Many seniors are now finalizing their early applications to a university (or universities) at the top of their college lists. Across institutions there are distinct variations in how admissions offices approach early applications; and, as many seniors now know, there are a wide range of early programs from Early Decision to Early Action to rolling admissions. It is important for seniors and their support networks to familiarize themselves with early admissions processes to be aware of all of their options.
Penn values Early Decision. It is a means for students to express their enthusiasm for the University and a way for our office to recognize this commitment. If you are applying or considering applying through an Early Decision process, review the reminders below:
-Consider the 4 C’s. You should have a clear understanding of your fit or place within the culture, curriculum, and community on campus. With specificity, you should be able to explain how your voice might engage and enhance available opportunities. Become familiar with the conclusions, or outcomes, of current students and put this information into conversation with your own long-term goals.
- Early Decision is a binding process. If you apply Early Decision, you are entering into a contract with the University—you will attend if admitted. If you are deferred or denied, you are released from the Early Decision agreement.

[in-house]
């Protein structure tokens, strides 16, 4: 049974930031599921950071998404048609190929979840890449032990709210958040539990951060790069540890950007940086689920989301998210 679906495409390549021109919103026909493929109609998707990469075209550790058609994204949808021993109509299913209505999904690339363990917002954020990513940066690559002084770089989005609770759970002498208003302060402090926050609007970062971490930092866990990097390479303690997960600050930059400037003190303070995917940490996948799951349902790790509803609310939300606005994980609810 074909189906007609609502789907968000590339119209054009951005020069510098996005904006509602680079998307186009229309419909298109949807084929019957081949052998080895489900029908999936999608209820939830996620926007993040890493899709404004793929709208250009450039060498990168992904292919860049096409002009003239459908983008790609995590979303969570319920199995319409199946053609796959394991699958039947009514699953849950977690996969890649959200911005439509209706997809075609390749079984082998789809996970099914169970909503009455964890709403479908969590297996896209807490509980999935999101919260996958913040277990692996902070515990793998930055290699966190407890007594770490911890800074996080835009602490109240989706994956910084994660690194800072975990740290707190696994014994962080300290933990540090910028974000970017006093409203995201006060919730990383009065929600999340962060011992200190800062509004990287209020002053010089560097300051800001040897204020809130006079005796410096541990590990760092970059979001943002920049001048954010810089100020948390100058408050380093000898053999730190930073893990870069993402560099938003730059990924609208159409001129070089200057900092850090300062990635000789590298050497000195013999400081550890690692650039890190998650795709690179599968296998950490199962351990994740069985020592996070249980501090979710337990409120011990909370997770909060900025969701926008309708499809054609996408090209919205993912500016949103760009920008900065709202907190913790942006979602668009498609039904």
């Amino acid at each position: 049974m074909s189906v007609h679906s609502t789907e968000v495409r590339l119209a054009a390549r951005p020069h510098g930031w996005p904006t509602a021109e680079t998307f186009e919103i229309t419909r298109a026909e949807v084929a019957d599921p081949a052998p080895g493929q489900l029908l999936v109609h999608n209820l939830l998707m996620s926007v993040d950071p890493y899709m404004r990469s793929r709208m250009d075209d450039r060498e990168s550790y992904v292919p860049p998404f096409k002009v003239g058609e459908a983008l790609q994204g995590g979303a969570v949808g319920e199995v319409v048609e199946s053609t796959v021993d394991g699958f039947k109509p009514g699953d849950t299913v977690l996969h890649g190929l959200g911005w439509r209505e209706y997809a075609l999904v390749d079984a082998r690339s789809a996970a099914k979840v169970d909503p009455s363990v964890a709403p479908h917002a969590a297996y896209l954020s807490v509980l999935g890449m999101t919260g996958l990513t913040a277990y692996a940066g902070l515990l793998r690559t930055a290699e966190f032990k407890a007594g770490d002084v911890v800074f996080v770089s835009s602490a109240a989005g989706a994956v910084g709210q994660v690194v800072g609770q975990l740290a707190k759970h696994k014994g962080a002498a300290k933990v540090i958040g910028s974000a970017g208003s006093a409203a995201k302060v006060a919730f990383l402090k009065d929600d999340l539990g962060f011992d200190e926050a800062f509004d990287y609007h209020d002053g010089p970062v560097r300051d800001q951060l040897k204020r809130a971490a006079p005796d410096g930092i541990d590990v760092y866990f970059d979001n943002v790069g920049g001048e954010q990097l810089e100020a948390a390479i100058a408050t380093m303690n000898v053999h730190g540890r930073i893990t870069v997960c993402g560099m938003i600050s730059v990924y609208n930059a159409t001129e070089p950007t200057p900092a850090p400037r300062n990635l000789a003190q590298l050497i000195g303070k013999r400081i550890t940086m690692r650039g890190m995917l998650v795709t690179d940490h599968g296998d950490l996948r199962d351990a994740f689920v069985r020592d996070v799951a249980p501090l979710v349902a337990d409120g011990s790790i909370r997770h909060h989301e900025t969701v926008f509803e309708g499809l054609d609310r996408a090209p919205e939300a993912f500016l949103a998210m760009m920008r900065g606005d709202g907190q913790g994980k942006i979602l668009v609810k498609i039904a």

- Early Decision is earlier. This has two primary implications. Early applicants have to prepare their materials for a November 1st deadline. They typically feel confident about their transcript, which will only show grades from freshman through junior years. Early applicants typically are finished with the testing requirements before the fall. They have already asked teachers for recommendations and feel they can write strong essays. The second implication of the Early Decision timeline is that students will be notified of their decisions in mid-December. Be prepared for any outcome. If admitted, you can celebrate and focus on your senior year. For those who are not admitted in December, you have time to send in an application through another school’s Early Decision II process should you choose. You also have time to finalize your Regular Decision applications for other institutions (however you should start these applications before mid-December).
The following notes are specific to those students applying Early December to Penn:
- Penn students receive the same financial aid regardless of whether they apply through the Early or Regular Decision process. All Penn aid is need-based, which means that families will receive a package based on their income, assets, and circumstances, rather than the application cycle in which their student applies.
- We see a very strong early pool. Early Decision applicants are thoughtful in their reasons for applying to Penn and can articulate their fit with the University. Our office is honored to see great accomplishment and skill in this group of students who have identified Penn as their top college choice.
The choice to apply Early Decision is an important one, but one that you are well-equipped to make. Best of luck this fall, and continue to use Page 217 as a resource in your college process.